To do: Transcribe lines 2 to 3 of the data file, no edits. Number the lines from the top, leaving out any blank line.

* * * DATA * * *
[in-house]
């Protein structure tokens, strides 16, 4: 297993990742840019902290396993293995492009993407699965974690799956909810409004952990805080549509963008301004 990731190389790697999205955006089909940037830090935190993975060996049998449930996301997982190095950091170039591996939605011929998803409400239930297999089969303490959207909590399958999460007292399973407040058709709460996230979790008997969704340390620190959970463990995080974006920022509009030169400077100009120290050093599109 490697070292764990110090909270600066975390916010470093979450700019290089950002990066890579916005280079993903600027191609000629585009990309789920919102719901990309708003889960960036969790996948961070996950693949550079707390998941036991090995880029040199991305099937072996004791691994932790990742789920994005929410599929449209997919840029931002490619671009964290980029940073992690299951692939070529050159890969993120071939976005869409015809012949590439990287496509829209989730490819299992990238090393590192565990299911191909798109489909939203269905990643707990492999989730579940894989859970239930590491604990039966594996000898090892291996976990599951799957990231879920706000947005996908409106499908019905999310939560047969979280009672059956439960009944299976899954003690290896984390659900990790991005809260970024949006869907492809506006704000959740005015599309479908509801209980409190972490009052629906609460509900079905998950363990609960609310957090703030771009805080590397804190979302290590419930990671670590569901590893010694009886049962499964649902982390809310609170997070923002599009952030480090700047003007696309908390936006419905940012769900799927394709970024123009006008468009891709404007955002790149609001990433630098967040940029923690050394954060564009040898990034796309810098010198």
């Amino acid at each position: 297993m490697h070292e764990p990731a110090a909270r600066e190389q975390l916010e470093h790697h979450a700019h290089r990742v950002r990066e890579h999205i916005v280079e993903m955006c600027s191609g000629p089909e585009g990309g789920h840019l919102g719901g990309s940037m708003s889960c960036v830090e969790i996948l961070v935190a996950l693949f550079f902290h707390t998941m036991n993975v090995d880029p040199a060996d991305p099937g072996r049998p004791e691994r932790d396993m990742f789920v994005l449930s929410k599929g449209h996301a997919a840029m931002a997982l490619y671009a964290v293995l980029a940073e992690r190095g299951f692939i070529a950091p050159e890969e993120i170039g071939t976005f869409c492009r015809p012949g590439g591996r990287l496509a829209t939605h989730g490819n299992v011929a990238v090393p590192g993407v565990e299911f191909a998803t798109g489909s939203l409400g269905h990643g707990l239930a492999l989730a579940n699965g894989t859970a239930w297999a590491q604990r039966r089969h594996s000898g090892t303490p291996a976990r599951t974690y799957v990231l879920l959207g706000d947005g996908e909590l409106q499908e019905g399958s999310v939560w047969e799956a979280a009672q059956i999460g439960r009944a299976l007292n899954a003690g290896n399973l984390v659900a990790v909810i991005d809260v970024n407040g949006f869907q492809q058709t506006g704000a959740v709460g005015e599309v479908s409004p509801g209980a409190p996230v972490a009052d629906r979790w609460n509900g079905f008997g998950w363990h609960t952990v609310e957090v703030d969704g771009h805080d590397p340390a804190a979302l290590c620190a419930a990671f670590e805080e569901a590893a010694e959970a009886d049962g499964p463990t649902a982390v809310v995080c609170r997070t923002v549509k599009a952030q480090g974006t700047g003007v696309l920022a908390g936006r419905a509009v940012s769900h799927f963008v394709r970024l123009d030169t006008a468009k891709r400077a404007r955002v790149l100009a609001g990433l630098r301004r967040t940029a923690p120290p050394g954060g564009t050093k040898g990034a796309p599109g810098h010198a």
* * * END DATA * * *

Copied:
């Protein structure tokens, strides 16, 4: 297993990742840019902290396993293995492009993407699965974690799956909810409004952990805080549509963008301004 990731190389790697999205955006089909940037830090935190993975060996049998449930996301997982190095950091170039591996939605011929998803409400239930297999089969303490959207909590399958999460007292399973407040058709709460996230979790008997969704340390620190959970463990995080974006920022509009030169400077100009120290050093599109 490697070292764990110090909270600066975390916010470093979450700019290089950002990066890579916005280079993903600027191609000629585009990309789920919102719901990309708003889960960036969790996948961070996950693949550079707390998941036991090995880029040199991305099937072996004791691994932790990742789920994005929410599929449209997919840029931002490619671009964290980029940073992690299951692939070529050159890969993120071939976005869409015809012949590439990287496509829209989730490819299992990238090393590192565990299911191909798109489909939203269905990643707990492999989730579940894989859970239930590491604990039966594996000898090892291996976990599951799957990231879920706000947005996908409106499908019905999310939560047969979280009672059956439960009944299976899954003690290896984390659900990790991005809260970024949006869907492809506006704000959740005015599309479908509801209980409190972490009052629906609460509900079905998950363990609960609310957090703030771009805080590397804190979302290590419930990671670590569901590893010694009886049962499964649902982390809310609170997070923002599009952030480090700047003007696309908390936006419905940012769900799927394709970024123009006008468009891709404007955002790149609001990433630098967040940029923690050394954060564009040898990034796309810098010198």
């Amino acid at each position: 297993m490697h070292e764990p990731a110090a909270r600066e190389q975390l916010e470093h790697h979450a700019h290089r990742v950002r990066e890579h999205i916005v280079e993903m955006c600027s191609g000629p089909e585009g990309g789920h840019l919102g719901g990309s940037m708003s889960c960036v830090e969790i996948l961070v935190a996950l693949f550079f902290h707390t998941m036991n993975v090995d880029p040199a060996d991305p099937g072996r049998p004791e691994r932790d396993m990742f789920v994005l449930s929410k599929g449209h996301a997919a840029m931002a997982l490619y671009a964290v293995l980029a940073e992690r190095g299951f692939i070529a950091p050159e890969e993120i170039g071939t976005f869409c492009r015809p012949g590439g591996r990287l496509a829209t939605h989730g490819n299992v011929a990238v090393p590192g993407v565990e299911f191909a998803t798109g489909s939203l409400g269905h990643g707990l239930a492999l989730a579940n699965g894989t859970a239930w297999a590491q604990r039966r089969h594996s000898g090892t303490p291996a976990r599951t974690y799957v990231l879920l959207g706000d947005g996908e909590l409106q499908e019905g399958s999310v939560w047969e799956a979280a009672q059956i999460g439960r009944a299976l007292n899954a003690g290896n399973l984390v659900a990790v909810i991005d809260v970024n407040g949006f869907q492809q058709t506006g704000a959740v709460g005015e599309v479908s409004p509801g209980a409190p996230v972490a009052d629906r979790w609460n509900g079905f008997g998950w363990h609960t952990v609310e957090v703030d969704g771009h805080d590397p340390a804190a979302l290590c620190a419930a990671f670590e805080e569901a590893a010694e959970a009886d049962g499964p463990t649902a982390v809310v995080c609170r997070t923002v549509k599009a952030q480090g974006t700047g003007v696309l920022a908390g936006r419905a509009v940012s769900h799927f963008v394709r970024l123009d030169t006008a468009k891709r400077a404007r955002v790149l100009a609001g990433l630098r301004r967040t940029a923690p120290p050394g954060g564009t050093k040898g990034a796309p599109g810098h010198a």